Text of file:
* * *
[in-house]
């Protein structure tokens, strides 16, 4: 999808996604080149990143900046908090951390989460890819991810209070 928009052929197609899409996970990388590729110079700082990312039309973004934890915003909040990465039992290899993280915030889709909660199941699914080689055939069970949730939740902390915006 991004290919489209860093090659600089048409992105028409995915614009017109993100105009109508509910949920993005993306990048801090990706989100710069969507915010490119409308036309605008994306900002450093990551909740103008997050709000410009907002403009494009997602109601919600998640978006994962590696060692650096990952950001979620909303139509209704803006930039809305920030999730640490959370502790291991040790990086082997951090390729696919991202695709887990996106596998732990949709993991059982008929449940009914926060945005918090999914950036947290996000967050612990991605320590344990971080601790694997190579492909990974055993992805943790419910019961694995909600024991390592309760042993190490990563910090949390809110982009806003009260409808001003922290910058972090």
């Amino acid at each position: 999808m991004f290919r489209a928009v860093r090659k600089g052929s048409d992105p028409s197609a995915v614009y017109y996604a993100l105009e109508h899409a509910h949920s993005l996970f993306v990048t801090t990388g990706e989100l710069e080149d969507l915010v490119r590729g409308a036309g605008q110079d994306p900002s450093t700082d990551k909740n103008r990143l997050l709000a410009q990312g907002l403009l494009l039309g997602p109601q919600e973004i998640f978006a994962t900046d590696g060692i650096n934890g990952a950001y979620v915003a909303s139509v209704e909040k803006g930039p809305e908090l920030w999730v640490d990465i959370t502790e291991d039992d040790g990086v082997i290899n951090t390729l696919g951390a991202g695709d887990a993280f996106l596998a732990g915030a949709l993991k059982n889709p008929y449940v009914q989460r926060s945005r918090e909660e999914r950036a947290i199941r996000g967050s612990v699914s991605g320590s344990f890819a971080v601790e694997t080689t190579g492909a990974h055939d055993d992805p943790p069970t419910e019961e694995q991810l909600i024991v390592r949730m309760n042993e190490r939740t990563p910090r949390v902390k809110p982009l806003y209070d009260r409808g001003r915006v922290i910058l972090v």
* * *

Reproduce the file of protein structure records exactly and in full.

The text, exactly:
[in-house]
């Protein structure tokens, strides 16, 4: 999808996604080149990143900046908090951390989460890819991810209070 928009052929197609899409996970990388590729110079700082990312039309973004934890915003909040990465039992290899993280915030889709909660199941699914080689055939069970949730939740902390915006 991004290919489209860093090659600089048409992105028409995915614009017109993100105009109508509910949920993005993306990048801090990706989100710069969507915010490119409308036309605008994306900002450093990551909740103008997050709000410009907002403009494009997602109601919600998640978006994962590696060692650096990952950001979620909303139509209704803006930039809305920030999730640490959370502790291991040790990086082997951090390729696919991202695709887990996106596998732990949709993991059982008929449940009914926060945005918090999914950036947290996000967050612990991605320590344990971080601790694997190579492909990974055993992805943790419910019961694995909600024991390592309760042993190490990563910090949390809110982009806003009260409808001003922290910058972090």
């Amino acid at each position: 999808m991004f290919r489209a928009v860093r090659k600089g052929s048409d992105p028409s197609a995915v614009y017109y996604a993100l105009e109508h899409a509910h949920s993005l996970f993306v990048t801090t990388g990706e989100l710069e080149d969507l915010v490119r590729g409308a036309g605008q110079d994306p900002s450093t700082d990551k909740n103008r990143l997050l709000a410009q990312g907002l403009l494009l039309g997602p109601q919600e973004i998640f978006a994962t900046d590696g060692i650096n934890g990952a950001y979620v915003a909303s139509v209704e909040k803006g930039p809305e908090l920030w999730v640490d990465i959370t502790e291991d039992d040790g990086v082997i290899n951090t390729l696919g951390a991202g695709d887990a993280f996106l596998a732990g915030a949709l993991k059982n889709p008929y449940v009914q989460r926060s945005r918090e909660e999914r950036a947290i199941r996000g967050s612990v699914s991605g320590s344990f890819a971080v601790e694997t080689t190579g492909a990974h055939d055993d992805p943790p069970t419910e019961e694995q991810l909600i024991v390592r949730m309760n042993e190490r939740t990563p910090r949390v902390k809110p982009l806003y209070d009260r409808g001003r915006v922290i910058l972090v």